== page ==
One course of humanities selected from the previously approved list;

and

One course of social science met by courses in PSY, SOC, PLS, HIS, GEO, ECO, HUM 115, SWK.

A computer theory/application course in a particular discipline, a component/module within a course, or a CIS course.

Presented by the Core Curriculum Subcommittee of the Curriculum Committee of Academic Council Fall, 1990.

THE SINCLAIR COMMUNITY COLLEGE GUARANTEE OF GRADUATE QUALITY

The Sinclair Guarantee of Graduate Quality gives graduates two guarantees they can count on:

1.  A guarantee of gransfer credit for graduates receiving Associate of Arts and Associate of Science degrees at Sinclair Community College, for entering a university parallel/transfer program with confidence.
2.  A guarantee of job competency for those wo hae obtained an Associate of Applied Science degree at the college and wish to enter a technical career program.

 

GUARANTEE OF TRANSFER CREDIT (AA AND AS DEGREES)

Sinclair Community College guarantees to its Associate of Arts and Associate of Science graduates the transfer of course credits to those Ohio colleges or universities which have articulation agreements with Sinclair Community College. The guarantee applies only to courses included in a written transfer/articulation plan which must be on file in the Academic Credit Assessment Information Center. Transfer must take place within twelve months of graduation.

Limitations on the total number of credits accepted in transfer, grades required, relevant grade-point average, and duration of transferability apply as stated in the catalog of the receiving institution.

If courses included in the articulation agreement are rejected by the college or the university, the graduate may take tuition-free alternate courses at Sinclair which are acceptable to the receiving college or university.

Cost of books, insurance, lab and activity fees, and other course related expenses are the responsibility of the graduate.

GUARANTEE FOR JOB COMPETENCY (AAS DEGREES)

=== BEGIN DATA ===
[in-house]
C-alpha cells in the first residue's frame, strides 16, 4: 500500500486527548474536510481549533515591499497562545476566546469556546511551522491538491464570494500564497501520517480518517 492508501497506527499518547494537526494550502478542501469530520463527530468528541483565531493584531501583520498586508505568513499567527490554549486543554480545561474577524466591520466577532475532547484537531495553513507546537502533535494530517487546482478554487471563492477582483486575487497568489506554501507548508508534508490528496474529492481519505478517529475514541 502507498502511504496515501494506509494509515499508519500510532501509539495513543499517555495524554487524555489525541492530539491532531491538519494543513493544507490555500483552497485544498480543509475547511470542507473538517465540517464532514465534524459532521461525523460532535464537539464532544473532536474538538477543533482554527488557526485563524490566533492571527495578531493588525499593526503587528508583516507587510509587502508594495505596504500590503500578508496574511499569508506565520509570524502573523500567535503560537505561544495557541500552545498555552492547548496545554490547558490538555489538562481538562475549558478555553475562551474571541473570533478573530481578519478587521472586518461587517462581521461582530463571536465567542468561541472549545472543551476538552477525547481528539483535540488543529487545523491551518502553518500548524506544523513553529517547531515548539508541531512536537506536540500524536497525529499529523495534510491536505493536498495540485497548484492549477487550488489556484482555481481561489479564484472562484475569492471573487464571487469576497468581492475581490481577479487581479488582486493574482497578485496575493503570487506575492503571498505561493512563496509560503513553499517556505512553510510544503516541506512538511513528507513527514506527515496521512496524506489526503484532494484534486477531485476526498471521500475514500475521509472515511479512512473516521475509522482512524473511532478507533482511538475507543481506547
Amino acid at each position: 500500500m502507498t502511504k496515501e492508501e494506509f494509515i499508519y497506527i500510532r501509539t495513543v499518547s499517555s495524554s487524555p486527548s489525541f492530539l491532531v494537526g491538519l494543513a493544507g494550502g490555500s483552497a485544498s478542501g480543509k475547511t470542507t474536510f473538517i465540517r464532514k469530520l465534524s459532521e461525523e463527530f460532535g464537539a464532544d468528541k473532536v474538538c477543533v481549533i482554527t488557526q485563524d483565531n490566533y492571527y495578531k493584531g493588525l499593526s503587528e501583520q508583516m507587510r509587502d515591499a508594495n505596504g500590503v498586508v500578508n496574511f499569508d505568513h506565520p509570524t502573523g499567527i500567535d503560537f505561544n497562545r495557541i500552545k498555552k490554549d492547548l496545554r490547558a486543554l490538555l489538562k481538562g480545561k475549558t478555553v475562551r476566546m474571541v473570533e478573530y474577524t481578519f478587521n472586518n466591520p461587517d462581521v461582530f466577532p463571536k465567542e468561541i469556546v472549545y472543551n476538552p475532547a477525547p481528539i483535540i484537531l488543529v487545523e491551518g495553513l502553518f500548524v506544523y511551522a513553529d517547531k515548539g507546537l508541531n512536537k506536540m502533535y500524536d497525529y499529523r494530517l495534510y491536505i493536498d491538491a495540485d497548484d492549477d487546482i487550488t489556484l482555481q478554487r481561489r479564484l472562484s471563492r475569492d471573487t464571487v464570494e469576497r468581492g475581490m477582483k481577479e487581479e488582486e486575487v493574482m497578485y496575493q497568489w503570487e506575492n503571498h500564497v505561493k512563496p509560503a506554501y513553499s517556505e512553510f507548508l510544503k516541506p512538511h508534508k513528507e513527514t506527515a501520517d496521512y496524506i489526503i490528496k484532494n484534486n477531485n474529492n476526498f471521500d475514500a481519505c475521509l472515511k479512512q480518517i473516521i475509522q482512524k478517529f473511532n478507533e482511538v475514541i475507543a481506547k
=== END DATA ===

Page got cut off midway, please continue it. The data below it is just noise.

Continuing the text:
Sinclair Community College guarantees to its Associate of Applied Science Degree graduates appropriate technical job skills identified in the learning outcomes for a specific degree. The guarantee applies only to graduates employed on a full-time basis directly related to the area of program concentration as certified by the Vice President for Instruction. Employment must commence within twelve months of graduation.

If an Associate of Applied Science (AAS) graduate is judged by his/her employer to be lacking in technical job skills identified by the learning outcomes for his/her specific degree program, the graduate will be provided up to nine tuition-free quarter credit hours of additional training by Sinclair Community College under the conditions of the guarantee policy. Cost of books, insurance, uniforms, lab and activity fees, and other course related expenses are the responsibility of the graduate and/or the employer.

SPECIAL CONDITIONS FOR THE AAS GUARANTEE

  1. The employer must:
    • Certify in writing that the employee is lacking job skills which relate directly to the Degree's learning outcomes.
    • Specify areas of deficiency within six months of the graduate's initial employment.
    • Develop a written educational plan for retraining in cooperation with the appropriate academic department at the college.
  2. Retraining will be limited to nine quarter hours of credit related to the identified skill deficiency and to those classes regularly scheduled during the period covered by the retraining plan and must be completed within a calendar year from the time the educational plan is agreed upon.
  3. The guarantee does not imply that the graduate will pass any licensing or qualifying examination for a particular career.